Having struck in 2016, de-globalization will bite in 2017: James Saft
It may take a while but the stock market will eventually catch up with the bond market in figuring out the implications of de-globalization.
The thunderclap of the Trump election drowned out the noise of what was already happening: slowing trade growth and a dwindling benefit from a more tightly knit global economy.
So while bond investors have grasped the inflationary implications of Trump’s tax-cut-and-spend plans, stocks have mostly fastened onto the undeniable boost they’d bring to corporate profits.
That’s fueled a rally in stocks, in contrast to the sharp sell-off in bonds. What comes later is a reckoning with the longer-lasting impact not just of restraints on trade Trump may impose, but of a widespread trend toward more inward-focused economic policy globally.
“The breed of populism spreading across the world today seems defined in particular by an increasingly inward focus, at the expense of trade and immigration,” wrote Eric Lascelles, Eric Savoie and Daniel Chornous of RBC Global Asset Management in a note to clients.
“Global trade is already in slight decline. Less trade and immigration can be economically damaging. Populism is also associated with higher inflation as cheaper foreign goods (and lower-paid immigrants) are replaced by more expensive domestic substitutes.”
While you could argue with the conflation of “populism” with de-globalization, there can be little doubt that the brands of government evinced by Trump in the United States and implied by the Brexit vote will tend to suppress the flow of goods and people internationally.
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What is unarguable is the slowing growth of trade. The World Trade Organization is forecasting trade growth of just 1.8 percent in 2017, exactly half its forecast from April. That’s little more than half the International Monetary Fund’s 2017 global output estimate. In recent decades, as China and the rest of the world became more closely integrated, trade growth has tended to run at about 150 percent of overall economic output. Trade growing more slowly than GDP will eventually prove a drag on overall growth, especially when compounded with the impact of high debt levels.
“The sluggish growth of 2012-2014 and the magnitude of the decline in trade of goods and services in 2015 suggest a change in the dynamics behind the international integration process,” the United Nations Conference on Trade and Development said in a report last week. “Indeed, the most commonly used index to gauge globalization trends — the ratio of the value of world trade over global GDP — indicates a decline in economic interdependence.”
Whereas, according to the IMF, globalization added about a tenth of a percent to global growth annually between 1995 and 2008. That’s dwindled to nothing since, and going forward, that particular set of wheels will be grinding in reverse.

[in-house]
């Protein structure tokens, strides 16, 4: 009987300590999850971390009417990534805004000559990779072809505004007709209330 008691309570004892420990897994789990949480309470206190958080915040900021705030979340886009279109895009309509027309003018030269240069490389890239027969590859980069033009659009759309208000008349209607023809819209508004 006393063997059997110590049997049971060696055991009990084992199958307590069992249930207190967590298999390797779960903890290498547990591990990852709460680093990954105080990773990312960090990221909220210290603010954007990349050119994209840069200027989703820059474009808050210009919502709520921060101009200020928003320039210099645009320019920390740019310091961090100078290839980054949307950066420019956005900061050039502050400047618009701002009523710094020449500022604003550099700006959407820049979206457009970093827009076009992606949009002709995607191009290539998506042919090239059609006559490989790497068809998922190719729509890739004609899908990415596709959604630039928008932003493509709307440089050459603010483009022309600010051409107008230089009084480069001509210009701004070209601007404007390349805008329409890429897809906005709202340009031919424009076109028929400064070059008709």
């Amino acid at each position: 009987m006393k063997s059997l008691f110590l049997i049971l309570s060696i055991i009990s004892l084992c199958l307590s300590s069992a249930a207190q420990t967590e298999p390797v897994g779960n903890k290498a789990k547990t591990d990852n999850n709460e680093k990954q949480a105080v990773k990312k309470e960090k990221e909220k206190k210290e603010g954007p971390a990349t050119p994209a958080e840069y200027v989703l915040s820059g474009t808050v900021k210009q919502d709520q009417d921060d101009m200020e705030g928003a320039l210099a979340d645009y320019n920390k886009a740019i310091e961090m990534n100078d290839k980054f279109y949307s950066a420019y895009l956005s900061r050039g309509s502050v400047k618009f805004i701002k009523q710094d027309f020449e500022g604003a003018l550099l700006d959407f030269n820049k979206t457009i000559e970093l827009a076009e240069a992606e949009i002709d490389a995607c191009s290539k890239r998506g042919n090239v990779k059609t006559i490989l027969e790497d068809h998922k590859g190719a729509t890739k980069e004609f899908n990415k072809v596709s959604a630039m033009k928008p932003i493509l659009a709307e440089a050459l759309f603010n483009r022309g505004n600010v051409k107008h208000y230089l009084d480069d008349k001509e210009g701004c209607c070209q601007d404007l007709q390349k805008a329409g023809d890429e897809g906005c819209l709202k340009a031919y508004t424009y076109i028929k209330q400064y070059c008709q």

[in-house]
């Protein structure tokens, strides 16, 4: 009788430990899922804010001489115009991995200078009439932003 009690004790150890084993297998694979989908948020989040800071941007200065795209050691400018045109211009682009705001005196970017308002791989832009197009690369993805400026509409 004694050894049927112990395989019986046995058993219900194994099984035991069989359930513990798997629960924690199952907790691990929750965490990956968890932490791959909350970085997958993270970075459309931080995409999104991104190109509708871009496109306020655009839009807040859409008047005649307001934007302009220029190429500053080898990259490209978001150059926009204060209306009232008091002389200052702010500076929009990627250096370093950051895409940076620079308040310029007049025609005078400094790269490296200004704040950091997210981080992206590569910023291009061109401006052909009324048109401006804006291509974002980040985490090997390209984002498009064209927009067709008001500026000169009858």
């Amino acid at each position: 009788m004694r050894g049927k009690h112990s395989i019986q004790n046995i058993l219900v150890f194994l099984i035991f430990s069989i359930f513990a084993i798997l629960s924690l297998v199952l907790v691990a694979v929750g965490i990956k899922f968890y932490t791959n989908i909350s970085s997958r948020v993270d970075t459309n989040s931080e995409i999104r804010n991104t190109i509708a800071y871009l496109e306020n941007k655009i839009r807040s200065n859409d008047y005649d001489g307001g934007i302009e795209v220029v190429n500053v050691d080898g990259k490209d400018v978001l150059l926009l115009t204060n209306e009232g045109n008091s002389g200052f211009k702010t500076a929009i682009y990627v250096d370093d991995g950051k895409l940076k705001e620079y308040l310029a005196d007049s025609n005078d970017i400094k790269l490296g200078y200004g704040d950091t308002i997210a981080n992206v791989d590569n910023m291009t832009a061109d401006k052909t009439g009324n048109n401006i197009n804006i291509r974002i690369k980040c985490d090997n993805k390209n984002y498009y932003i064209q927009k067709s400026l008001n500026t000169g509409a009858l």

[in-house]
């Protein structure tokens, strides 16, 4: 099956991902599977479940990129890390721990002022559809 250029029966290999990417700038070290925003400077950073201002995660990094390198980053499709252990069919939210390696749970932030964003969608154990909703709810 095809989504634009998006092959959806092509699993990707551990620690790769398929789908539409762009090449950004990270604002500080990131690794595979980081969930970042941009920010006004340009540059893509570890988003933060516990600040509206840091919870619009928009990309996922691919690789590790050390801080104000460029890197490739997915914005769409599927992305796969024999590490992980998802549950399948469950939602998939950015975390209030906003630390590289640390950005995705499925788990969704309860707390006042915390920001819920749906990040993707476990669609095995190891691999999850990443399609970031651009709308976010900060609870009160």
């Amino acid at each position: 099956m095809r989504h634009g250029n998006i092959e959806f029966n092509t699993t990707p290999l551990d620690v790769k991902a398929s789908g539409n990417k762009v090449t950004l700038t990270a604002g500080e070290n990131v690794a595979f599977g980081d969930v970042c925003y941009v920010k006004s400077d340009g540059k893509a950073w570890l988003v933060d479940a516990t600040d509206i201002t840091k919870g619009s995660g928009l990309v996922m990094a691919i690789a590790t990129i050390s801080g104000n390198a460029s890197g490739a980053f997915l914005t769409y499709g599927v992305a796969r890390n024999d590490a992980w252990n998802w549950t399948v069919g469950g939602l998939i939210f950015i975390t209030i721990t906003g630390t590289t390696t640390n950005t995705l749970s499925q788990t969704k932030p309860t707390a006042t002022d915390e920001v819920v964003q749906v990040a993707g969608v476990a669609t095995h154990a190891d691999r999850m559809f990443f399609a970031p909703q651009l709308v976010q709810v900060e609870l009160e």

DEATH BY CHINA?
Remember that all of these trends were forming headwinds before we’ve seen any impact from policies of a Trump presidency, the withdrawal of Britain from the European Union or the potential for further elections next year of inward-looking leaders, particularly in Europe.
Trump has appointed economist Peter Navarro, director of a movie called “Death by China: How America lost its Manufacturing Base” to head a newly created White House Trade Council. Navarro, along with investor Wilbur Ross, last year called China the “biggest trade cheater in the world.” The two will spearhead Trump administration trade policy, and the signs are that the barriers to U.S. trade, at least, will be rising.
That won’t have a bigger impact in 2017 than corporate tax cuts or foreign cash repatriation holidays, but it will be longer-lasting and probably more profound over time. At some point, perhaps as early as the second half of next year, stock market investors may begin to discount this.
“Globally accessible markets are very important to most businesses because they mean companies are less reliant on consumers or markets in their domestic area and have much broader prospects,” Sinead Colton, head of investment strategy at Mellon Capital, told investors. “With greater restrictions and, therefore, fewer opportunities, logic dictates that companies in aggregate would be less profitable, which would likely result in lower investment and lower growth overall.”
While the higher wages that less immigration may bring will have economic benefits, they won’t, as a rule, be enjoyed by corporations, which will take a hit to their operating costs. Investment managers benchmarked against indices and quarterly numbers are not, as a general rule, incentivized to get out in front of these types of longer-running trends, and they duly have reached for the shiny bauble since the election.
But next year de-globalization will begin to be felt more directly, and markets will not enjoy the sensation.